There are more than a few artists out there who owe the Freemasons a big thank-you: Beyonce, whose more lacklustre solo singles (Ring The Alarm, Green Light) have been turned into dance floor smashes by the duo. Kelly Rowland, whose career was resurrected by their enduring remix of her single Work. Sophie Ellis-Bextor, who just scored her biggest hit in several years with the Freemasons-produced Heartbreak Make Me A Dancer.
Surprisingly, though, the production maestros say they rarely hear from the artists whose songs they reswizzle.
“Not generally, no. Jamiroquai told us he liked the remix we did for him, and we heard that Beyonce liked our remixes, but didn’t hear from her directly,” said Russell Small, one half of the Freemasons along with musical partner James Wiltshire.
You’d think at least a muffin basket or a bunch of flowers would be in order, particularly from Rowland, whose Work started life as a rather tired-sounding funk dirge before the Freemasons waved their magic wands. Did they see hidden potential in the song?
“To be honest, when someone comes to us for a remix, we just ask them to send us the vocal. We don’t want to hear the backing track, because it can throw you — if the backing track is that lousy, it can take away from how good the song is,” Small explained.
I asked Small if he felt the success of Work was instrumental in Rowland’s decision to work with French DJ David Guetta.
“Yeah, she’s gone all 4/4 house music. America’s changing dramatically at the moment. I think in the next year we’re going to see a big change in the way urban music’s made — obviously people have seen the success of Kelly Rowland, but also because of the new Black Eyed Peas album, which is basically 4/4 dance music. I think house music is probably going to be opened up to the masses over there now.”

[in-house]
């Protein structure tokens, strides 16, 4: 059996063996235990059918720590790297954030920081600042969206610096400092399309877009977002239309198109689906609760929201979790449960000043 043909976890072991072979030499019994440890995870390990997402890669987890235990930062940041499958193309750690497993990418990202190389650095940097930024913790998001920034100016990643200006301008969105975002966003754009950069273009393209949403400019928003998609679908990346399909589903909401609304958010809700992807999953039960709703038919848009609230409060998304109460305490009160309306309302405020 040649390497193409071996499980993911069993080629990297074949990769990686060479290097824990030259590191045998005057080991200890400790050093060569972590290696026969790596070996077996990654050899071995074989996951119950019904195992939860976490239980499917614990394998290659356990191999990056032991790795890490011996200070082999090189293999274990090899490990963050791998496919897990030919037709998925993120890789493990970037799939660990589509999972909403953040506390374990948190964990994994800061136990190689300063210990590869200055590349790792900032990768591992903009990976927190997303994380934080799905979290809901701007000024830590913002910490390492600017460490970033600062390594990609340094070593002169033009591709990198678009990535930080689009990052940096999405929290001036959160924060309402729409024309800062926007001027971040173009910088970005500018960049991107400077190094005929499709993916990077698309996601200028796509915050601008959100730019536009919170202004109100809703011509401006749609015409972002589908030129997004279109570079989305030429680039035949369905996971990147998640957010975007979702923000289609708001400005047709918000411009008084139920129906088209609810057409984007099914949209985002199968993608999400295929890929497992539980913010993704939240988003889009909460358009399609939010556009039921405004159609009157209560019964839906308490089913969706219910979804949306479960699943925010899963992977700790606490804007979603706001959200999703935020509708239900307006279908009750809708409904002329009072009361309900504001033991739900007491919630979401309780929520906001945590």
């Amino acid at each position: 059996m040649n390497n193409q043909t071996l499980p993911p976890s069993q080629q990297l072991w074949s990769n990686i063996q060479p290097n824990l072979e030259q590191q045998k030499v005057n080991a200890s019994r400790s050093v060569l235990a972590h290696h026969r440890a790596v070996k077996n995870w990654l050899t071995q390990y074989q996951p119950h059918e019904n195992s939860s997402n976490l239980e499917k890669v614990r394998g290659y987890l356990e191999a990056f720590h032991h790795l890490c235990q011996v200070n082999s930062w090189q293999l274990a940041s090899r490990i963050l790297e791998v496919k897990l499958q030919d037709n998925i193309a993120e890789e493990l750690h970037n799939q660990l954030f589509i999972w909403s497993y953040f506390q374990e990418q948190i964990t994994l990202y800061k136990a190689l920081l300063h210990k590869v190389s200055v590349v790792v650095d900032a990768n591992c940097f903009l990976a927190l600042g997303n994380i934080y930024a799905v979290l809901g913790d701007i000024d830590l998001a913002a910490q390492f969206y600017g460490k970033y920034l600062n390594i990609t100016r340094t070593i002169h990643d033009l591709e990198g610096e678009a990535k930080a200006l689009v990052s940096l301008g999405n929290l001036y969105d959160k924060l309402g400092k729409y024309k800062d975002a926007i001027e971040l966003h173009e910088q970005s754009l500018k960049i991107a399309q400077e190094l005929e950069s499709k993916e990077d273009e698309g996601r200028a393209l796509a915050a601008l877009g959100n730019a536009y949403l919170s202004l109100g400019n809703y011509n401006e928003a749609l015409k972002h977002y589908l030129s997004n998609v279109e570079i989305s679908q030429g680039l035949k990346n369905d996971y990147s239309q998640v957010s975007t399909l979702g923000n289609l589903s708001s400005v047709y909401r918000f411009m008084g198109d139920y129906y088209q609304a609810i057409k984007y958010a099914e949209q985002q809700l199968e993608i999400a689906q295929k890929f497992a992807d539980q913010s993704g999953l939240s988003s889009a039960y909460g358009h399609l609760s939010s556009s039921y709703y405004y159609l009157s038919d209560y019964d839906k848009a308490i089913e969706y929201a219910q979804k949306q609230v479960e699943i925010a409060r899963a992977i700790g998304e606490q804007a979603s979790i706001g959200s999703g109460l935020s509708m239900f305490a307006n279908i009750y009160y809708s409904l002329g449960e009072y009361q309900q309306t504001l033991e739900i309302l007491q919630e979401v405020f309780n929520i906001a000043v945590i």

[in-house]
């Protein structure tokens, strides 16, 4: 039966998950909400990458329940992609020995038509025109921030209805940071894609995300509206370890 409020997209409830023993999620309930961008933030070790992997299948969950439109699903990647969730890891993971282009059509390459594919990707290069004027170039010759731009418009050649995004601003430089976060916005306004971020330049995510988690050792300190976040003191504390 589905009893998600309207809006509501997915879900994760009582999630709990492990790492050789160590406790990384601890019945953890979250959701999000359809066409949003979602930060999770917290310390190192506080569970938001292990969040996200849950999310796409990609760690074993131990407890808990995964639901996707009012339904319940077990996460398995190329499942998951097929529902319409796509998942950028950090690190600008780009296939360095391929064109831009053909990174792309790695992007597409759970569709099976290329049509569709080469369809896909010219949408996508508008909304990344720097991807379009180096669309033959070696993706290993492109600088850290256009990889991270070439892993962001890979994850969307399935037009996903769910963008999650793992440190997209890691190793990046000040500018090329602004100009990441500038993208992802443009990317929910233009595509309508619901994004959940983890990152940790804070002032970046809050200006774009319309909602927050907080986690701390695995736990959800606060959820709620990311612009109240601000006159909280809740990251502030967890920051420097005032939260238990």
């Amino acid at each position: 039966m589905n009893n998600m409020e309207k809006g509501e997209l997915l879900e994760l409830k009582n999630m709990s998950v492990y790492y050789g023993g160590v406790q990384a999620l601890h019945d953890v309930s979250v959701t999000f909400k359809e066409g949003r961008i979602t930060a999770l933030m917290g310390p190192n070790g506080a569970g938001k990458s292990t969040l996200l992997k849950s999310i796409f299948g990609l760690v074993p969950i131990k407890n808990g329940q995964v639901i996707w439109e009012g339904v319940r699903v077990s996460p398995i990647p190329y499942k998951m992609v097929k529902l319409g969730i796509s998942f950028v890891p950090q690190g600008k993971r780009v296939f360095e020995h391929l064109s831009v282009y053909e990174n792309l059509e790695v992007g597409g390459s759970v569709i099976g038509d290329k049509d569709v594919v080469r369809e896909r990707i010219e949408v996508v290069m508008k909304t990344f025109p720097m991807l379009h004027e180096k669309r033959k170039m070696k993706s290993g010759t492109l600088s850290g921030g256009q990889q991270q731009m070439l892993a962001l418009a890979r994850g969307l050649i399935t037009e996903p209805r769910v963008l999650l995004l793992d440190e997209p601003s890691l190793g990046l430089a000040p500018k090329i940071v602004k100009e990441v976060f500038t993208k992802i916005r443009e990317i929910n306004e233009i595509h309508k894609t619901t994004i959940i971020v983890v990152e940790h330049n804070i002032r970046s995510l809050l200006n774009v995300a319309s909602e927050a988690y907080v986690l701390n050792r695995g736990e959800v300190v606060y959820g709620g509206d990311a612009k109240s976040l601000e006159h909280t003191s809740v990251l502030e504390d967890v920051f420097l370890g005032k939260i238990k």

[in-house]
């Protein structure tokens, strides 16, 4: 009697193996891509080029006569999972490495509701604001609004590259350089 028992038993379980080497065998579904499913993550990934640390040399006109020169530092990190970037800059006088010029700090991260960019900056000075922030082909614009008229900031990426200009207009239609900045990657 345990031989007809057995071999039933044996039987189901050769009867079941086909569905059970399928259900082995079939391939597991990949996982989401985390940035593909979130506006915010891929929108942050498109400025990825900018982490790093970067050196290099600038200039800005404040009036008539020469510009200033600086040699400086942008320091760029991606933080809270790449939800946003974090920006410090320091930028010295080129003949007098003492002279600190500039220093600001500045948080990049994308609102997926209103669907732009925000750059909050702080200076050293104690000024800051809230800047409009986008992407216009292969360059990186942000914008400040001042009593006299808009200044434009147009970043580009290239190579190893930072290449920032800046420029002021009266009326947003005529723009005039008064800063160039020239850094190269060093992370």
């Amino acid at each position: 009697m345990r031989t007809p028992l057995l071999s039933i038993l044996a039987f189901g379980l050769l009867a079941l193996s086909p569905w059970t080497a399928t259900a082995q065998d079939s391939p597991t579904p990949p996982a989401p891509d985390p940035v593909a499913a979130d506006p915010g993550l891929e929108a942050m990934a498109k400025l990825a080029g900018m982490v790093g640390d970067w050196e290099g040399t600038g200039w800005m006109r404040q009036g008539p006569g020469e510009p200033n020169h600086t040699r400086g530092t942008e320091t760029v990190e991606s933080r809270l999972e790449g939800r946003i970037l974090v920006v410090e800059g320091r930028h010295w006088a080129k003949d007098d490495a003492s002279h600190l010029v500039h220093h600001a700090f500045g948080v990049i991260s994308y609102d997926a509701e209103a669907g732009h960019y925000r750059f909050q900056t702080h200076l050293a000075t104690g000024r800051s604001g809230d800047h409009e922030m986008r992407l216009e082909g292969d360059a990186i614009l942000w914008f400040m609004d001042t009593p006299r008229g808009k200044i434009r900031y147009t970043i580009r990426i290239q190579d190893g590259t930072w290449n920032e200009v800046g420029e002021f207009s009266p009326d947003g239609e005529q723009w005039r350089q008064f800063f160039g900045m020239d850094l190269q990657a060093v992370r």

In recent interviews, the Black Eyed Peas have talked about their desire to bring the ‘new, underground’ sound that is dance music to the masses. Are American artists really that behind the times?
“They’re very behind in that respect. I mean, the new Black Eyed Peas album is the album Daft Punk should’ve made. Will.i.am is a fantastic producer, and that album sounds fantastic, but it’s nothing new for us really — Daft Punk, Justice and all those cool French guys have been using those sounds for ages.”
Still, this late trend towards dance music in America means the Freemasons are now hot property on both sides of the Atlantic.
“The upside is that we now have a lot of big labels in America asking us for tracks, and we know a lot of other European producers are being asked for the same thing. It’s an exciting time for us.”
There have been false starts, though. After the overwhelmingly positive reaction their swag of Beyonce remixes received, there were rumours the diva would work directly with the duo on songs for her latest album, I Am…Sasha Fierce. Alas, it wasn’t meant to be.
“It was on the table at one stage. We were asked to submit some backing tracks, which we did, and then the finished album ended up being in a totally different direction to what they told us it was,” shrugged Small.
The duo are currently on the promotional rounds for Shakedown 2, a double-disc collection of their best remixes and original songs from the past couple of years. As well as songs by current faves Calvin Harris and Eric Prydz, Small and Wiltshire tackled some older tracks, including ’80s pop classics Blue Monday and Here Comes The Rain Again.